Territorial dispute between Croatia and Slovenia continues

Yesterday, The Permanent Court of Arbitration in Hague announced it will continue hearings on the 25-year long territorial dispute between Croatia and Slovenia over the Gulf of Piran.



The Court’s written statement notes that the hearings will be resumed, despite the fact that Slovenia violated the Agreement of 2009. The Court concluded in its statement that the Slovenia’s violation of the Agreement was not so serious as to warrant Croatia’s exit from the court process.

The Croatian government reacted to the Court’s statement, saying “Croatia is not bound by the Courts decision”.

The Prime Minister of Slovenia, Miro Cerar, welcomed the Court’s decision, noting that his country will stay dedicated to the court process. He added that the Permanent Court of Arbitration is able to make a fair ruling. “Slovenia will respect the Courts decision, and the same is expected of Croatia” he concluded.

The President of Croatia, Kolinda Grabar Kitarović, commented on the Court last week, arguing that the Court and its subsequent decisions are “irreparably compromised”.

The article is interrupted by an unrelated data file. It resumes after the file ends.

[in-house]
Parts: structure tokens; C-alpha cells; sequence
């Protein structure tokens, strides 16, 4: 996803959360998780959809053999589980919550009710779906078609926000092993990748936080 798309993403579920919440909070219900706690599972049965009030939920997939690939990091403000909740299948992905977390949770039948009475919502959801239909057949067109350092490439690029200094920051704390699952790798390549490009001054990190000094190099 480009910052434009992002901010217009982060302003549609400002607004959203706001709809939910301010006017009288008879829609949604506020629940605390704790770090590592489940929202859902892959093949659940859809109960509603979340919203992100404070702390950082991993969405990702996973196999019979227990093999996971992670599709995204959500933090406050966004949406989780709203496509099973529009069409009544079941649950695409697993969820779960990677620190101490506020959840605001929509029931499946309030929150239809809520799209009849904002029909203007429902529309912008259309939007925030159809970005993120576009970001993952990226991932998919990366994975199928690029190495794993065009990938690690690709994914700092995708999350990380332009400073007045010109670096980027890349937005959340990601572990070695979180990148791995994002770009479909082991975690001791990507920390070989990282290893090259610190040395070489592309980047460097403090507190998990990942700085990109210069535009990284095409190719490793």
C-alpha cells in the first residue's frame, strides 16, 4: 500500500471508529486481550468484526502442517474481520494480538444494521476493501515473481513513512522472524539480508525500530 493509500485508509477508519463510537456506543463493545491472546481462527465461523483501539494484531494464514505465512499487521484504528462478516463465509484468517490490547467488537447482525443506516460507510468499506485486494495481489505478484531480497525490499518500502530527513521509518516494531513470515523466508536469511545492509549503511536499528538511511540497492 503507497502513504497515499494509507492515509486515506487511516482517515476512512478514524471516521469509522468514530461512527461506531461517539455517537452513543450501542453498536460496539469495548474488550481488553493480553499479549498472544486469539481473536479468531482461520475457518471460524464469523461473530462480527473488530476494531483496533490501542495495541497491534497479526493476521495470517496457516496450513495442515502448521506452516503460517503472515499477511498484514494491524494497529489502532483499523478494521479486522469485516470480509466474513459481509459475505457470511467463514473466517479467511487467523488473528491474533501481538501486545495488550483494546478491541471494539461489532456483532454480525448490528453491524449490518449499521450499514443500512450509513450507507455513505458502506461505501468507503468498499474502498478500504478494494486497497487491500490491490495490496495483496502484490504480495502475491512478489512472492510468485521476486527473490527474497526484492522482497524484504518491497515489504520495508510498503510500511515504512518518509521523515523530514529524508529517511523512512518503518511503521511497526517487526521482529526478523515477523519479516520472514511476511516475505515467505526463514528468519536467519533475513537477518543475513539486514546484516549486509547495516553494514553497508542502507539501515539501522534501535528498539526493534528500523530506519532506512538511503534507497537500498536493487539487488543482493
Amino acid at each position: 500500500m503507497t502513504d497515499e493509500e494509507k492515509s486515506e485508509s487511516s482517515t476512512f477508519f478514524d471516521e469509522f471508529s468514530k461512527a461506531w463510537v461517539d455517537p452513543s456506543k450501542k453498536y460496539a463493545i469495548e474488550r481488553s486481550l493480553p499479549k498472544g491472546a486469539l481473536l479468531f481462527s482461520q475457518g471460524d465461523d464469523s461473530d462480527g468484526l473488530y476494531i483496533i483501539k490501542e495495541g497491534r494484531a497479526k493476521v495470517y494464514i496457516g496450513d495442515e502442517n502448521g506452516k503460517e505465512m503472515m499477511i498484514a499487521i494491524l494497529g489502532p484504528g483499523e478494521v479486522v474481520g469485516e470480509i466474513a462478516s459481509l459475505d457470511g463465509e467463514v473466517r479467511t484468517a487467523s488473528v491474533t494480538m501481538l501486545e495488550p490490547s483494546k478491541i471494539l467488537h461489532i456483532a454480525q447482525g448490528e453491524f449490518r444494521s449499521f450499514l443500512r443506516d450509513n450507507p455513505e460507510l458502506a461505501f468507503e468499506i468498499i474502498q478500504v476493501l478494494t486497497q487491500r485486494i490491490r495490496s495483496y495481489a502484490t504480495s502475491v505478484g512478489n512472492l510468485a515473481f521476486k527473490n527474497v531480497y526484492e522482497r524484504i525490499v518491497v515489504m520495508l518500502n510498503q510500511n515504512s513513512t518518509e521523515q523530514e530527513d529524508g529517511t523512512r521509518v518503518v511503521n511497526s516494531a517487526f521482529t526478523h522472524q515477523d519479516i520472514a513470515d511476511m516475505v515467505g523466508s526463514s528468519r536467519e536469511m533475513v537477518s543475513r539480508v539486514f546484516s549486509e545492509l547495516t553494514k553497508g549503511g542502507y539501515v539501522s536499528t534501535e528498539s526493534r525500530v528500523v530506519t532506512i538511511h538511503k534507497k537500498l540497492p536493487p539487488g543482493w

Croatia-Slovenia territorial dispute

The territorial dispute over the Gulf of Piran between Croatia and Slovenia started in 2001 after the Drnšovek-Račan agreement. In 2001, the Prime Minister of Slovenia, Janez Drnovšek, and the Prime Minister of Croatia, Ivica Račan, signed an agreement that defined the entire border between two countries.

According to that Agreement, known as the Drnovšek-Račan Agreement, Croatia would get approximately one third of the Gulf of Piran. While Slovenian parliament ratified the agreement, Croatian parliament rejected it, criticizing PM Račan of unilaterally gifting all the disputed areas to Slovenia.

In 2008, Slovenia blocked Croatia’s EU accession due to the Gulf of Piran dispute. In 2014, after both nations agreed to settle the dispute in court, sessions of The Permanent Court of Arbitrations started. However, after Croatian media leaked a recording of an unauthorized phone call conversation between the judge at the court and the Slovene representative to the court, Croatia abandoned the process. During the phone call between the Slovenian judge at the court, Jernej Sekolec, and representative of the Slovenian government, Simona Drenik, it was mentioned that Slovenia will be awarded with 75 % of the Gulf of Piran by the Court.

That leaked conversation sparked outrage in Croatia; Sabor (Croatian parliament) accused Slovenia of violating previous agreements. In 2015, Croatian parliament unanimously voted for Croatia to end the arbitration agreement with Slovenia.

Dejan Scepanovic

Based in Bosnia and Herzegovina. BA in political science. Columnist.